Amazing Shrunken FXR 14–Getting Close


We’re getting right down to the bottom line. Harold Ponteralli, our painter called, “If I deliver the paint can you make it to the show.” I assembled bikes overnight for run deadlines in the past, so we went for it. We installed the new sheet metal, ran the oil lines and picked up a few chrome knick knacks from Long Beach Chrome. Frank was on his way to the Bikernet headquarters with a brown bag full of Goodridge hydraulic fitting. The heat was on.

rear brake caliper
The rear brake caliper with Goodridge line installed.

I installed the exhaust while Frank custom cut lines to fit each application perfectly. You can see how the man does it in our King tech articles using Goodridge lines, fittings and shrink wrap. For throttle cables we relied on Barnett for custom cut-to-fit lines.

positioning tranny cover

We replaced the Rev Tech 6-speed, cable tranny cover with a Joker Machine clean, chromed billet, hydraulic clutch. Why did we go hydraulic? Hell I don’t know, maybe to balance the Joker controls on the bars? The cover slid right on and we torqued it to specs (15-20 ft. lbs.).

tightning tranny cover

While I wrenched Frank ran a line from the Joker front brake mastercylinder to the Custom Chrome Billet-6 brake caliber. Crazy John took the calipers to a shop to have them milled smooth then engine turned for an added detail. Whatta ya tink?

Then Frank ran a hydraulic line from the H-D rear brake master cylinder (stuffed under the tranny) to the brake switch bolted to the tranny case, through a series of Goodridge fittings. Finally another line was constructed from the brake pressure switch to the rear brake caliper. We kept in mind that the wheel will be adjusted for belt tension and will flex up and down with the swingarm. There needed to be slack in the line.


Finally Frank carefully made a line that ran from the Joker handlebar controls to the Joker hydraulic tranny front. He immediately started bleeding the brake systems and they fell right in line. We watched the direction air bubbles might travel. Generally front brakes can be bled several ways. Some pump the fluid in from the caliper bleeder nipple forcing bubbles north out of the control reservoir. Sometimes, as soon as it’s filled, it’s cooked. No bleeding is necessary.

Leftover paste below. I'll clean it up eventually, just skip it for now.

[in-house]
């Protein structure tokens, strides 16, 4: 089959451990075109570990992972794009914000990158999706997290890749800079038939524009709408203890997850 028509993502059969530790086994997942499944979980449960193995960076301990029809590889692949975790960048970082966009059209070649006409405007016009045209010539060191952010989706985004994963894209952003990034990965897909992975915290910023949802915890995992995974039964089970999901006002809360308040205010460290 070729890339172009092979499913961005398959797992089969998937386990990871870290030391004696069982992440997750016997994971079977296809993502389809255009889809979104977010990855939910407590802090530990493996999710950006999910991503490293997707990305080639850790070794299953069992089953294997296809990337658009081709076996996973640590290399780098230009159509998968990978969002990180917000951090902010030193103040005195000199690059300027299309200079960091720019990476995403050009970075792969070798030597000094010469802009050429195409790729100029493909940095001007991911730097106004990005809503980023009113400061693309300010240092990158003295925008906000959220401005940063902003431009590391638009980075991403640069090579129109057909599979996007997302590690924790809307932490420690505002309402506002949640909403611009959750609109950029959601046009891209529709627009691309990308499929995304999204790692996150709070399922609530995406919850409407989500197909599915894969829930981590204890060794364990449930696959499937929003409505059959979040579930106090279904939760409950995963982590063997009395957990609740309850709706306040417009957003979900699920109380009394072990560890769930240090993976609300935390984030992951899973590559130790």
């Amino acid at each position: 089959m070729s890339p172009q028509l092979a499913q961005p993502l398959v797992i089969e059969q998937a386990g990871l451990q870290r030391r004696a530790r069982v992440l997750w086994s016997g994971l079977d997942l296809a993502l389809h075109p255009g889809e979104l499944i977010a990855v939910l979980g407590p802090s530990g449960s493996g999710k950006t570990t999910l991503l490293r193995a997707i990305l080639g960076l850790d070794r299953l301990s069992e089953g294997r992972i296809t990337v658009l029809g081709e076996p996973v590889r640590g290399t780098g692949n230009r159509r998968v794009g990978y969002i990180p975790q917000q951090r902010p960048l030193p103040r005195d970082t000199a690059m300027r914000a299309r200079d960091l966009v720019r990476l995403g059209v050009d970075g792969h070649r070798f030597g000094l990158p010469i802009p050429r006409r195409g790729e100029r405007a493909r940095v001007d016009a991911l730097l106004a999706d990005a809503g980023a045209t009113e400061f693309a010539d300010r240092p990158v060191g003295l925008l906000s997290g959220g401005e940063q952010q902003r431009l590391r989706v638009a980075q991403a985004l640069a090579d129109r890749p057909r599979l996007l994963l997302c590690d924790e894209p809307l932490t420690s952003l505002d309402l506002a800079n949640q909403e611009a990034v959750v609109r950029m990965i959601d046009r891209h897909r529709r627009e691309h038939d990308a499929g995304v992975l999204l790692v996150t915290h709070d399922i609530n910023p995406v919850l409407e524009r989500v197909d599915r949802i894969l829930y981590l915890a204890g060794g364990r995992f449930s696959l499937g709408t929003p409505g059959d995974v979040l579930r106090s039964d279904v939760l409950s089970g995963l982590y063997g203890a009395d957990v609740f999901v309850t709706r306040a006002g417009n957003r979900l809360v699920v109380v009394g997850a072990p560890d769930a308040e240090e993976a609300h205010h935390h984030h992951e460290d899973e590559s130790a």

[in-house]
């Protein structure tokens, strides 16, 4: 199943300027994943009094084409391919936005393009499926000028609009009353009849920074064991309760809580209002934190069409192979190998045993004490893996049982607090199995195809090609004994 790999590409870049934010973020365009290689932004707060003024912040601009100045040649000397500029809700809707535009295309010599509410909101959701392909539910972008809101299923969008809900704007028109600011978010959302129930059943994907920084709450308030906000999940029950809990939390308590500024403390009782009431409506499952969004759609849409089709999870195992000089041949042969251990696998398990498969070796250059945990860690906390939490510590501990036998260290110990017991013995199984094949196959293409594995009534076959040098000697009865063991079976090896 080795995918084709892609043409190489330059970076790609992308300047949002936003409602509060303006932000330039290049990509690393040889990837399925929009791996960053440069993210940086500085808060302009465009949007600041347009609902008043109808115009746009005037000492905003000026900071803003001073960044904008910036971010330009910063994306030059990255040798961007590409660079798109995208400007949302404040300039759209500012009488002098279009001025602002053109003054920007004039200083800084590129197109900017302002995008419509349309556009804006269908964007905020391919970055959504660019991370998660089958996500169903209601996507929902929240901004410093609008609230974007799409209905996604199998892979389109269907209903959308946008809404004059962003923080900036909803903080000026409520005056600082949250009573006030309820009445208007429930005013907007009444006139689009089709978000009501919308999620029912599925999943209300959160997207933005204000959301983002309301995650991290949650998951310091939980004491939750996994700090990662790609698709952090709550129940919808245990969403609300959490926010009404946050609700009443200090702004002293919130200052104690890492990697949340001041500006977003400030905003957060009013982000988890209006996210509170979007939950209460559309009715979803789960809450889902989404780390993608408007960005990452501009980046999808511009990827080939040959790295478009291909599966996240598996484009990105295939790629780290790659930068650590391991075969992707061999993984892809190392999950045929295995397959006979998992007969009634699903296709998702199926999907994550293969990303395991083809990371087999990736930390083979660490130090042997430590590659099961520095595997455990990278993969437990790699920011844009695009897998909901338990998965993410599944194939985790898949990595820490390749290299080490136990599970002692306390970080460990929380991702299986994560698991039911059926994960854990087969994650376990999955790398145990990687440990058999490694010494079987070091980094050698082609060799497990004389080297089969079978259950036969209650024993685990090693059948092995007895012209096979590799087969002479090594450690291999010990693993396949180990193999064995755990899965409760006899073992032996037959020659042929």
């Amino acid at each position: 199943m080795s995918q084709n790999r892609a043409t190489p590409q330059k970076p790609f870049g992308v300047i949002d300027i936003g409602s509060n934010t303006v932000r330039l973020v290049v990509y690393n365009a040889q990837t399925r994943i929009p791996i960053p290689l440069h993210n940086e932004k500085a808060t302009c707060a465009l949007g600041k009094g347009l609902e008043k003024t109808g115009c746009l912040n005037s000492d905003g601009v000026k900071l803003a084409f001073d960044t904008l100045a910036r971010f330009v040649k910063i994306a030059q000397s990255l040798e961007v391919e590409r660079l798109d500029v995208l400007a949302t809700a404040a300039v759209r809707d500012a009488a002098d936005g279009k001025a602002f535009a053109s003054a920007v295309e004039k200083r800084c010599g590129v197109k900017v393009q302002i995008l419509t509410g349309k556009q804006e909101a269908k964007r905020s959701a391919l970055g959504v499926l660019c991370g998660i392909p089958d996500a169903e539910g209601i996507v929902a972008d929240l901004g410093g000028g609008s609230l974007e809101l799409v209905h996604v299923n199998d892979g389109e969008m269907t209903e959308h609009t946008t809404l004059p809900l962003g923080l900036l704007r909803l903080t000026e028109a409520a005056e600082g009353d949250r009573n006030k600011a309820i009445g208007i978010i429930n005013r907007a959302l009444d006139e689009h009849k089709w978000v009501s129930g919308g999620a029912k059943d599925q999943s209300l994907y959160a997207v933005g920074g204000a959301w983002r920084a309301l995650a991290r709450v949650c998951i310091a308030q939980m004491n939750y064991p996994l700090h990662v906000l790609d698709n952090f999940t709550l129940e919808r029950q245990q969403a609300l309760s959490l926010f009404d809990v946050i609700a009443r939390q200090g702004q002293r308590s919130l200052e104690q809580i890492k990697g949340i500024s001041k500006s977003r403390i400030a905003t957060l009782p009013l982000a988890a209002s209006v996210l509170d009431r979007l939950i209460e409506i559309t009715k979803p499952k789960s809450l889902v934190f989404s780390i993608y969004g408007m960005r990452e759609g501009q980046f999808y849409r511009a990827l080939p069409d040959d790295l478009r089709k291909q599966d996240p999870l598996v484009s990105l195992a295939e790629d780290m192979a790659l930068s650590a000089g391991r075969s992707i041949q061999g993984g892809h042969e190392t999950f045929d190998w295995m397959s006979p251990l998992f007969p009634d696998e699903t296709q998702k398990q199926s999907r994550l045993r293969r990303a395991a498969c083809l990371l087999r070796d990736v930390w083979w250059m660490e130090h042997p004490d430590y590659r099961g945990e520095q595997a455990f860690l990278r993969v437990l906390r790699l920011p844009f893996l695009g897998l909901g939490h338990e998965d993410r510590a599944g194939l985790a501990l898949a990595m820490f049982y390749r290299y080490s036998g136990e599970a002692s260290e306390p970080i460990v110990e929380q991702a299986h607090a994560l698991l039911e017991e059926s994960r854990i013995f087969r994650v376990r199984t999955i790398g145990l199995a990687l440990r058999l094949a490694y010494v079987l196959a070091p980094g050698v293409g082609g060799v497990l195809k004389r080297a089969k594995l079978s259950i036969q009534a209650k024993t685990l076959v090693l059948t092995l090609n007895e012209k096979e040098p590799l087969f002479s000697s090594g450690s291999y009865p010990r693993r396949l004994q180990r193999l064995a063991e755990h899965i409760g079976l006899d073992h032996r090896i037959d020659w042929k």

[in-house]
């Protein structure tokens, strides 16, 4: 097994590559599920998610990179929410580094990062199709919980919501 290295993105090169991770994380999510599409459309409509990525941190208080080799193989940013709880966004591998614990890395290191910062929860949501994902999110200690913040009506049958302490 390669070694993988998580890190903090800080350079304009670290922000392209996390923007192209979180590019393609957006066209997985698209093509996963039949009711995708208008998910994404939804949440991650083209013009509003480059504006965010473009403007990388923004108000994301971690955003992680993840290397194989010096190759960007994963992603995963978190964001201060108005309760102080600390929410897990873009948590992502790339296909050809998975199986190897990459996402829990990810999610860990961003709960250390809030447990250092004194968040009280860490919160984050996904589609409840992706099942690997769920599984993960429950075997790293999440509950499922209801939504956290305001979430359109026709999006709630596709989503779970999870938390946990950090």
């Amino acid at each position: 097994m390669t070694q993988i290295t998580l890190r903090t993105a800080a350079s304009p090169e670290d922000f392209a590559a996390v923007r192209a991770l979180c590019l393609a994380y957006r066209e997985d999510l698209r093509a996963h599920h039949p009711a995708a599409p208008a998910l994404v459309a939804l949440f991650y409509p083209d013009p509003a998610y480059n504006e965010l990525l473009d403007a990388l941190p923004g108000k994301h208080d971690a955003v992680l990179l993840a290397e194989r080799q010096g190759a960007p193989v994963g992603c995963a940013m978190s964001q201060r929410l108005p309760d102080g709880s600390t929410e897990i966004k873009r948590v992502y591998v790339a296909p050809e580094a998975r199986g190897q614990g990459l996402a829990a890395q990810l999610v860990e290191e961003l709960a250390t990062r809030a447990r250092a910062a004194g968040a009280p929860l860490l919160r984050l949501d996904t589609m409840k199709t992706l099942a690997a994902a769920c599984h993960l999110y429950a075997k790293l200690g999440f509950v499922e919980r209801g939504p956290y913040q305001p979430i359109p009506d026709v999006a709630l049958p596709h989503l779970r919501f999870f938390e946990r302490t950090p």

rear brake lines
This shows the back of the small H-D master cylinder and the line that runs to the brake switch.

Sometimes I fill the reservoir and pump it slightly until the Dot 5 runs down the line and fills the caliper. This can take awhile, but as it sets the bubbles rise to the top and out the reservoir until it’s cooked again. We were lucky. The rear brake caliper was installed above the master cylinder and the bubbles blasted to the surface with little bleeding. Our Giggie (from Compu-Fire) designed, mid-brake lever worked like a champ with the sharp Custom Chrome pivoting pegs.

chrome pipe brkt
Final adjustments for our chromed rear pipe bracket.

As a side note I coated the pipes with rattle-can barbecue heat flat black. What the hell, if they don’t work, I’ll mess with them again. Oh, and I tried to find a place to stash a H-D rear brake reservoir but couldn’t. I held my breath and entered a Yamaha shop and ordered a small sport bike unit. We made a bracket and stashed it under the tranny.

left 3 4 back

Building custom bikes is all about options, abilities, resources and a handful of rules. Check the John Covington Safety Code in Special Reports. He makes some good points. There’s also various considerations between rubbermounted bikes and rigids. For instance we designed the rear fender to hug the tire, but it moves with the swingarm which means the sonuvabitch better be strong. Also there needs to be considerable space between the seat and the rear fender for shock travel.

rear shot kyle
Bikernet intern, Kyle, getting his feet wet.

On top of style is ride consideration. I like to build bikes that will hang for a cross country run, handle slick roads and corner without dragging pipes or pegs. And it better corner. That’s what bikes are all about. Alright, I got off the tech. Kyle, the shop intern, installed the Custom Chrome petcock and gas line to the carb. He cut the line and inserted a gas filter (check the arrows for flow direction).

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We loaded up the Cyril Huze oil tank with RevTech 10-50 Oil and looked for the UPS man. We waited patiently for the Le Pera styled/Bikernet seat to return to the fold stitched with emerald threads. Harold Ponteralli painted the sheet metal and want to see it in the Easyriders Pomona show. We didn’t make it. Then he jammed us about making the Pomona Roadster Show and we busted our buts. I did a couple of midnight runs installing the Custom Chrome stainless plates under the rear axle and polishing stainless fasteners. The gloss black powder arrived right on time from Dallas. The chrome sparkled and Custom Chrome delivered parts when we needed them.

right 3 4 rear

If the seat had rolled in the door, we would have wired the bastard into the wee hours and drug the scoot to the show, but nooo. Cross-eyed, we pulled the 1928 Shovel out of the headquarters, also painted by H-D Performance in Vacaville, California, detailed it and delivered it to Pomona. It was essentially built by Strokers Dallas, and sonuvabitch if they weren’t at the show with a half a dozen Stroker bikes. They took Best of Show and the Shovel took third place in the classic category. Whatta week.

full left w bandit

At this point we need final shifter linkage, which Frank fabricated, so we could install the BDL primary drive. Then some wire and we can fire this puppy. Hang on.


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